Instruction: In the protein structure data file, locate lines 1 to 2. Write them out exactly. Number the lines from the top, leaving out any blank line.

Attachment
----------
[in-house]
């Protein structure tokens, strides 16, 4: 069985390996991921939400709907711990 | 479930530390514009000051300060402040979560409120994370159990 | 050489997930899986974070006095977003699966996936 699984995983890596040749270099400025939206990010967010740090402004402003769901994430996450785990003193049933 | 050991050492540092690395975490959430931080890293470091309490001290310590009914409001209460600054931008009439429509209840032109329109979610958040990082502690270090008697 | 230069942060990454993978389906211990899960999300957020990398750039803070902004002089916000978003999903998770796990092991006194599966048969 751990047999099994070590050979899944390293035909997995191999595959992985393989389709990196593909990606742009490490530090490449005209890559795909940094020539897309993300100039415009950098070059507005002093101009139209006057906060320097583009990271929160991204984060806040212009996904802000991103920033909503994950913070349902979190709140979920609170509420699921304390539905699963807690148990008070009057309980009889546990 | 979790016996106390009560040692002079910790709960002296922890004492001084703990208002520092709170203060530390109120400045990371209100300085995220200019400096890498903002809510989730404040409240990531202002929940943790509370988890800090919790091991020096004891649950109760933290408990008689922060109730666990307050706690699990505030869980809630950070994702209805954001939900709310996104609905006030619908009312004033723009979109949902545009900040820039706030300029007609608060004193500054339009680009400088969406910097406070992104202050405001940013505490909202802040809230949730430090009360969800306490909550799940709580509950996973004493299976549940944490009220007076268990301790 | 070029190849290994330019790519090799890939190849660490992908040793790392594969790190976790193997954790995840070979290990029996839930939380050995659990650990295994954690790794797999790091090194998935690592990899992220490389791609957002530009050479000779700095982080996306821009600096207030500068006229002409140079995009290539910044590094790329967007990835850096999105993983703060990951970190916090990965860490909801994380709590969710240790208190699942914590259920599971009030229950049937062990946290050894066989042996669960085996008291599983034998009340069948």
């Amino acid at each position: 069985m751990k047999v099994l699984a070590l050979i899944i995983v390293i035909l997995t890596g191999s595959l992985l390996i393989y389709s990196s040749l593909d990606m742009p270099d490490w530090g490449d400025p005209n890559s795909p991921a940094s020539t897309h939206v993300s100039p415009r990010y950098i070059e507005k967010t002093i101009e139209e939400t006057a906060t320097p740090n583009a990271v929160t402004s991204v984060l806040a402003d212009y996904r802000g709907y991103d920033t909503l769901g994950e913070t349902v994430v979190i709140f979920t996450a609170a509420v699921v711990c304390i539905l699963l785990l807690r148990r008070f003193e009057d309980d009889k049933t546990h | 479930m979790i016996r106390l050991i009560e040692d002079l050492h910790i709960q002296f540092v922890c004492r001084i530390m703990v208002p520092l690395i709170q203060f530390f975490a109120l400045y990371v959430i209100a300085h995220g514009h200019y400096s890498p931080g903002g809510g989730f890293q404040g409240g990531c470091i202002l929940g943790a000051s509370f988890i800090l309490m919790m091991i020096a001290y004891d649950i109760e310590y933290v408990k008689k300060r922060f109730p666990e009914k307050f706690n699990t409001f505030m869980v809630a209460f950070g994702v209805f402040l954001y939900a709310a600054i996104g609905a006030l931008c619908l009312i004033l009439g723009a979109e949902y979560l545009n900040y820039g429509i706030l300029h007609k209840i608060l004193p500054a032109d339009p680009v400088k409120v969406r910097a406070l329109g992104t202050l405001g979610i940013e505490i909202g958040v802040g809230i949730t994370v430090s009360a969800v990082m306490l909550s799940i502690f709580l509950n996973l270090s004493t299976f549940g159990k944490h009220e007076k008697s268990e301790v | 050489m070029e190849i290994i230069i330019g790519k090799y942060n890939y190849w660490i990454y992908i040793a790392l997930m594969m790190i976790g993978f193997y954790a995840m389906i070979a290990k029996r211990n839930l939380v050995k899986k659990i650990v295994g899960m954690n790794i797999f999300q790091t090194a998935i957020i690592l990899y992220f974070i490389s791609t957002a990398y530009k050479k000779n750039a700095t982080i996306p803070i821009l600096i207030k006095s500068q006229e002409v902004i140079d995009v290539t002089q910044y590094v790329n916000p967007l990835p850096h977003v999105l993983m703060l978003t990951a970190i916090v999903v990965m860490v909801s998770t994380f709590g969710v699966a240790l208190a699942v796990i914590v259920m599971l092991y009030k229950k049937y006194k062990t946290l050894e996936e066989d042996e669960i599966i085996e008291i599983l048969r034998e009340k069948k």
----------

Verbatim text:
[in-house]
């Protein structure tokens, strides 16, 4: 069985390996991921939400709907711990 | 479930530390514009000051300060402040979560409120994370159990 | 050489997930899986974070006095977003699966996936 699984995983890596040749270099400025939206990010967010740090402004402003769901994430996450785990003193049933 | 050991050492540092690395975490959430931080890293470091309490001290310590009914409001209460600054931008009439429509209840032109329109979610958040990082502690270090008697 | 230069942060990454993978389906211990899960999300957020990398750039803070902004002089916000978003999903998770796990092991006194599966048969 751990047999099994070590050979899944390293035909997995191999595959992985393989389709990196593909990606742009490490530090490449005209890559795909940094020539897309993300100039415009950098070059507005002093101009139209006057906060320097583009990271929160991204984060806040212009996904802000991103920033909503994950913070349902979190709140979920609170509420699921304390539905699963807690148990008070009057309980009889546990 | 979790016996106390009560040692002079910790709960002296922890004492001084703990208002520092709170203060530390109120400045990371209100300085995220200019400096890498903002809510989730404040409240990531202002929940943790509370988890800090919790091991020096004891649950109760933290408990008689922060109730666990307050706690699990505030869980809630950070994702209805954001939900709310996104609905006030619908009312004033723009979109949902545009900040820039706030300029007609608060004193500054339009680009400088969406910097406070992104202050405001940013505490909202802040809230949730430090009360969800306490909550799940709580509950996973004493299976549940944490009220007076268990301790 | 070029190849290994330019790519090799890939190849660490992908040793790392594969790190976790193997954790995840070979290990029996839930939380050995659990650990295994954690790794797999790091090194998935690592990899992220490389791609957002530009050479000779700095982080996306821009600096207030500068006229002409140079995009290539910044590094790329967007990835850096999105993983703060990951970190916090990965860490909801994380709590969710240790208190699942914590259920599971009030229950049937062990946290050894066989042996669960085996008291599983034998009340069948």